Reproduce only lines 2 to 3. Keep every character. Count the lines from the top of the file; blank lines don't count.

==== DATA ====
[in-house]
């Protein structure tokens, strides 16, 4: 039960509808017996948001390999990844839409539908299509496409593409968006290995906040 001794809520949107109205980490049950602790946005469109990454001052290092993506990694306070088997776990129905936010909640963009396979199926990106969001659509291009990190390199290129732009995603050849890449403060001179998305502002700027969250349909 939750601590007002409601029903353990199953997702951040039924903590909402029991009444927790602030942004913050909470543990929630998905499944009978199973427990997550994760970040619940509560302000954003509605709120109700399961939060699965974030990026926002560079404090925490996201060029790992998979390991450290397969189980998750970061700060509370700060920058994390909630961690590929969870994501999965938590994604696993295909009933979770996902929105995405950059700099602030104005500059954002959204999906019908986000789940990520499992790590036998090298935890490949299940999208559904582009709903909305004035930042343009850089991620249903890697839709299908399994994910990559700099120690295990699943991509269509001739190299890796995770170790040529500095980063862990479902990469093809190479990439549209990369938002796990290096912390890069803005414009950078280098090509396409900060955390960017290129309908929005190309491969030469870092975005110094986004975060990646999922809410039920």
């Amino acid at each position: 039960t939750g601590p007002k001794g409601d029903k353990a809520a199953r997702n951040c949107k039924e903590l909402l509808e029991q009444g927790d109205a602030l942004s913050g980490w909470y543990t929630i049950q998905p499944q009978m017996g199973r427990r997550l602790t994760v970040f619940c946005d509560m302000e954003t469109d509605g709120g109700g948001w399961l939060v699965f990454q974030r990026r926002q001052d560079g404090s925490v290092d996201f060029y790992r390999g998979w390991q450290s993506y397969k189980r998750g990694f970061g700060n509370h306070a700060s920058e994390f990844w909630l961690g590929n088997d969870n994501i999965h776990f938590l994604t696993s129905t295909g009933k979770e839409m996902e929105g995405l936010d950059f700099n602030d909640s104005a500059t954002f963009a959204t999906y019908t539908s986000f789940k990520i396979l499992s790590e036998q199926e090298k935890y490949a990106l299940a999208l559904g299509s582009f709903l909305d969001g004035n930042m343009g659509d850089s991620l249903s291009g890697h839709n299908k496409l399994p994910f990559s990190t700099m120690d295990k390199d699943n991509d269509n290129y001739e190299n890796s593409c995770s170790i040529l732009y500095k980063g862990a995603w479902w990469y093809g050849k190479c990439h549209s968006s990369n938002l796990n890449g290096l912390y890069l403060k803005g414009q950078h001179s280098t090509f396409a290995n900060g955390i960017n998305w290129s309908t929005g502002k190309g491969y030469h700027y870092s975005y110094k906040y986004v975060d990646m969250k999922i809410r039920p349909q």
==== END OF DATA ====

């Protein structure tokens, strides 16, 4: 039960509808017996948001390999990844839409539908299509496409593409968006290995906040 001794809520949107109205980490049950602790946005469109990454001052290092993506990694306070088997776990129905936010909640963009396979199926990106969001659509291009990190390199290129732009995603050849890449403060001179998305502002700027969250349909 939750601590007002409601029903353990199953997702951040039924903590909402029991009444927790602030942004913050909470543990929630998905499944009978199973427990997550994760970040619940509560302000954003509605709120109700399961939060699965974030990026926002560079404090925490996201060029790992998979390991450290397969189980998750970061700060509370700060920058994390909630961690590929969870994501999965938590994604696993295909009933979770996902929105995405950059700099602030104005500059954002959204999906019908986000789940990520499992790590036998090298935890490949299940999208559904582009709903909305004035930042343009850089991620249903890697839709299908399994994910990559700099120690295990699943991509269509001739190299890796995770170790040529500095980063862990479902990469093809190479990439549209990369938002796990290096912390890069803005414009950078280098090509396409900060955390960017290129309908929005190309491969030469870092975005110094986004975060990646999922809410039920």
């Amino acid at each position: 039960t939750g601590p007002k001794g409601d029903k353990a809520a199953r997702n951040c949107k039924e903590l909402l509808e029991q009444g927790d109205a602030l942004s913050g980490w909470y543990t929630i049950q998905p499944q009978m017996g199973r427990r997550l602790t994760v970040f619940c946005d509560m302000e954003t469109d509605g709120g109700g948001w399961l939060v699965f990454q974030r990026r926002q001052d560079g404090s925490v290092d996201f060029y790992r390999g998979w390991q450290s993506y397969k189980r998750g990694f970061g700060n509370h306070a700060s920058e994390f990844w909630l961690g590929n088997d969870n994501i999965h776990f938590l994604t696993s129905t295909g009933k979770e839409m996902e929105g995405l936010d950059f700099n602030d909640s104005a500059t954002f963009a959204t999906y019908t539908s986000f789940k990520i396979l499992s790590e036998q199926e090298k935890y490949a990106l299940a999208l559904g299509s582009f709903l909305d969001g004035n930042m343009g659509d850089s991620l249903s291009g890697h839709n299908k496409l399994p994910f990559s990190t700099m120690d295990k390199d699943n991509d269509n290129y001739e190299n890796s593409c995770s170790i040529l732009y500095k980063g862990a995603w479902w990469y093809g050849k190479c990439h549209s968006s990369n938002l796990n890449g290096l912390y890069l403060k803005g414009q950078h001179s280098t090509f396409a290995n900060g955390i960017n998305w290129s309908t929005g502002k190309g491969y030469h700027y870092s975005y110094k906040y986004v975060d990646m969250k999922i809410r039920p349909q």